Shang-Chi’s character arc represents an approach to ‘completeness’ — one based on internal conflict and identity — that opposes Wenwu’s ambitions in both aim and method. When we meet him, he has left behind his dark past to become a parking valet in San Francisco.

It’s a self-imposed life of mediocrity, and he has never reconciled his father’s ruthless nurture with the kind and gentle care he received from his mother. Having become an assassin at a young age, he’s afraid of what he’s capable of.

As he makes his way to Ta Lo, fight after fight forces him to unleash more of the power he has tried to forget.

simu liu as Shang-Chi

Simu Liu as Shang-Chi. Image via IMDb

The film’s exposition functions like a series of therapy sessions. As he recounts his experiences to his old friend Katy (Awkwafina), he confronts the episodes of his buried trauma. He reaches an epiphany on the eve of battle: he must be prepared to fight his father to the death to have a chance of stopping him.

By reconciling the yin with the yang, Shang-Chi achieves a sort of completeness in identity that allows him to awaken the Great Protector, bend the Ten Rings to his will, and force Wenwu to recognize his delusion.

Meanwhile, in Macau, Xialing presents a different challenge, one that takes on the patriarchy that Wenwu upholds.

After Ying Li’s death, Wenwu shunned Xialing and forbade her from training in martial arts, claiming that he could not even look at her because she so resembled her mother. The rest of the film contradicts his statement, however, repeatedly showing that Xialing takes after Wenwu.


Michelle Yeoh as Ying Nan in Shang-Chi and the Legend of the Ten Rings. Image via IMDb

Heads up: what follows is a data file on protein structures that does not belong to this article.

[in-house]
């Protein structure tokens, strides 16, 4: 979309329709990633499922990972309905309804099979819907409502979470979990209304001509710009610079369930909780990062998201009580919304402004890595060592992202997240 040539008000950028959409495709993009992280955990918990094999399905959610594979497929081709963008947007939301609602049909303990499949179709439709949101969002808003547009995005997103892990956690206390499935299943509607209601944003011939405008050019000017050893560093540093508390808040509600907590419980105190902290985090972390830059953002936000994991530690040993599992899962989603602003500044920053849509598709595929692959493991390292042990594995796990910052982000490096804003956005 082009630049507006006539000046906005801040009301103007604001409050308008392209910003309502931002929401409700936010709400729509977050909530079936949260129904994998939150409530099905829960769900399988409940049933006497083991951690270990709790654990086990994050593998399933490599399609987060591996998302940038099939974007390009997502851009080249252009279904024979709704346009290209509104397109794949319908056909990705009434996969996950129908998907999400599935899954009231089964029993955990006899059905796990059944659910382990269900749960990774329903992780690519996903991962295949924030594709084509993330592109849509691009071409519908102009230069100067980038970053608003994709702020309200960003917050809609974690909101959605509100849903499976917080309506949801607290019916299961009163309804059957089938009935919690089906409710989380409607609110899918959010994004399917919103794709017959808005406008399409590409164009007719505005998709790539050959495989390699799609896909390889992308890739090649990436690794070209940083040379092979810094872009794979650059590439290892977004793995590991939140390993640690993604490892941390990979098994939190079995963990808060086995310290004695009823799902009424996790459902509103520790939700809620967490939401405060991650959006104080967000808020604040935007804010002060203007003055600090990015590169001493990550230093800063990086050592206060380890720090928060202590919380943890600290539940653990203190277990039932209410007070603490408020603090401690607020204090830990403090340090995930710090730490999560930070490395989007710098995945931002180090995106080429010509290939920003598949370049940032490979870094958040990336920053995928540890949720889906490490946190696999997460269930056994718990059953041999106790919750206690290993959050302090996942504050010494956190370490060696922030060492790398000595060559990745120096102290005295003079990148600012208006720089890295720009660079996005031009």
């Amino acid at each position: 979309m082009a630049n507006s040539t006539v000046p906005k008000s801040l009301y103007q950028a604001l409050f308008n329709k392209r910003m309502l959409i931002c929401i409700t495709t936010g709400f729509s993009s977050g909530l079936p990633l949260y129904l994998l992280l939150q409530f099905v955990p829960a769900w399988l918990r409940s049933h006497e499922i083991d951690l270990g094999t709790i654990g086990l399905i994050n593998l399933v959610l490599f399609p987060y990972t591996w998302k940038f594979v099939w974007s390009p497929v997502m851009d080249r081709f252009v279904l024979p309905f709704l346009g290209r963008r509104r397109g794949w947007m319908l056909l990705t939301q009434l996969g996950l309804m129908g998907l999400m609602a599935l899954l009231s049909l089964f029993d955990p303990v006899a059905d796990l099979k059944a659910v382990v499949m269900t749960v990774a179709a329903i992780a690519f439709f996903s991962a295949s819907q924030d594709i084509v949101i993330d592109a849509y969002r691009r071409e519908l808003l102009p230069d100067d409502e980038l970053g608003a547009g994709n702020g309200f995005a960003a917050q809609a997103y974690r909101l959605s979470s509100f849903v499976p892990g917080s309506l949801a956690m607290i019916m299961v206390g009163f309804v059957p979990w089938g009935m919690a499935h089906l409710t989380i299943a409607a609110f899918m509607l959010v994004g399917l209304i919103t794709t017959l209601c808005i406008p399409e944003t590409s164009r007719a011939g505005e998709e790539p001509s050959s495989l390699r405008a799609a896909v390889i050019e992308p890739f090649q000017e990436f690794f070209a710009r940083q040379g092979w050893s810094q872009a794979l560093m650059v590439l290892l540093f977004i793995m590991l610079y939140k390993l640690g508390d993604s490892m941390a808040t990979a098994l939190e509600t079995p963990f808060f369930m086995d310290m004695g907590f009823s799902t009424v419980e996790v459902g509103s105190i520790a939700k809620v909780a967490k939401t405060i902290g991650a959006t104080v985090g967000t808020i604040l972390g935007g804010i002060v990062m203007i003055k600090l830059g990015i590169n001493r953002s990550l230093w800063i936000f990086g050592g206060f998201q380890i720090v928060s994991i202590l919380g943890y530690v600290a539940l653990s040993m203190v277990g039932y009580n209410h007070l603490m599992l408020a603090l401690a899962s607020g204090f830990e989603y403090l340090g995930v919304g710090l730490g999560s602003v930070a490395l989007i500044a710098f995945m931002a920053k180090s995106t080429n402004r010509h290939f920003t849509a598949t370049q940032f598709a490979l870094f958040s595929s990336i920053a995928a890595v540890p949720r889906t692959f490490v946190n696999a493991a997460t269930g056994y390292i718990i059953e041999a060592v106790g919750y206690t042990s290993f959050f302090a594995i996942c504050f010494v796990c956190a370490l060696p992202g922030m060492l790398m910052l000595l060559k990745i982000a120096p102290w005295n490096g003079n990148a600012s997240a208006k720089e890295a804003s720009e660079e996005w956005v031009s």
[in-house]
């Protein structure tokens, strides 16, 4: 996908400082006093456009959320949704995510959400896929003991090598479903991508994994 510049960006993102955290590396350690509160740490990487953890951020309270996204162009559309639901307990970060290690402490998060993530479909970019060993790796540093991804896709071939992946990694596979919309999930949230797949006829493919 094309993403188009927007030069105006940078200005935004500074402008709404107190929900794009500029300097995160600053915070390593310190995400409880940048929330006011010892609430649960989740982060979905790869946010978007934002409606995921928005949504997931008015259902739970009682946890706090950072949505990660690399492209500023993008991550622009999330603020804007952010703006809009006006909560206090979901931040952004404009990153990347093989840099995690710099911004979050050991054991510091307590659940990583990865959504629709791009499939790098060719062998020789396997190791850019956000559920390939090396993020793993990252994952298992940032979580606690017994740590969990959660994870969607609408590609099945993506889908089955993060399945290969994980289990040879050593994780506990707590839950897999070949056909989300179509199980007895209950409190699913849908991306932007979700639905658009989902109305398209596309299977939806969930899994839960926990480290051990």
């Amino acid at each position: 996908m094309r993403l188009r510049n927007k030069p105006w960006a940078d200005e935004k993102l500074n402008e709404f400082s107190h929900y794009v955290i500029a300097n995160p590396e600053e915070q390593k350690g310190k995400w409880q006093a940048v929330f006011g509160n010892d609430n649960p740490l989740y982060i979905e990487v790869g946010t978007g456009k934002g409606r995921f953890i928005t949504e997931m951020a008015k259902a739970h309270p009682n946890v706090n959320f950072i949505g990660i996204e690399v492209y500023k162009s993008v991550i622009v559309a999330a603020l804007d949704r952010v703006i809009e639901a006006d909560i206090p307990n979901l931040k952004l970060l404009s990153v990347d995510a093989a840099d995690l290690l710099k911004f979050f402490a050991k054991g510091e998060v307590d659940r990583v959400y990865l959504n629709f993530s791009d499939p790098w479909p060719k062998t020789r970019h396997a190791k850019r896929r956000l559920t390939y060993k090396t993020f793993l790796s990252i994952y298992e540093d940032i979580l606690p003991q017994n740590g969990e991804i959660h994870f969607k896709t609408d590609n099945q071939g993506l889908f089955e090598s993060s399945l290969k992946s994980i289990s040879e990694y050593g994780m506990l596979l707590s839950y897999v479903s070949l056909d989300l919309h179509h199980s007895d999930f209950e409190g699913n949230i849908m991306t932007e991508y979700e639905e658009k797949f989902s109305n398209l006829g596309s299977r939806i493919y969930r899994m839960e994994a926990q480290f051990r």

As just one example of many, she tenaciously learned martial arts in secret and used her skills to establish an underground fight club, which she later describes as the empire she had to build because her father denied her access to his. In demeanor, ambition, and prowess, Xialing is far more of an heir to Wenwu than Shang-Chi is.

Yet Wenwu doesn’t acknowledge her, implying that he sees Xialing’s gender more than her individuality.

While it’s a shame that Xialing does not get the opportunity to face off against Wenwu directly, her own fight with her father’s forces allows her to earn their respect and loyalty. She seizes what he refused to give her, and after the dust settles, Xialing has assumed leadership of the Ten Rings, occupying her father’s throne with Razor Fist and Jon Jon at her side. Outside in the courtyard, women now train alongside the men.

Together, Shang-Chi and Xialing (with some support from Katy) overcome Wenwu’s antiquated methods. Their victory signifies a series of consequences: they save Ta Lo from the Dweller-in-Darkness, they each find their place in the world, and they revolutionize their father’s legacy.

The Ten Rings now bear new meaning, with the physical rings wielded by Shang-Chi and the organization commanded by Xialing. As the film closes to the beat of “Swan Song,” it is just as Saweetie and NIKI say: “Out with the old; in with the new.”

Cover image via IMDb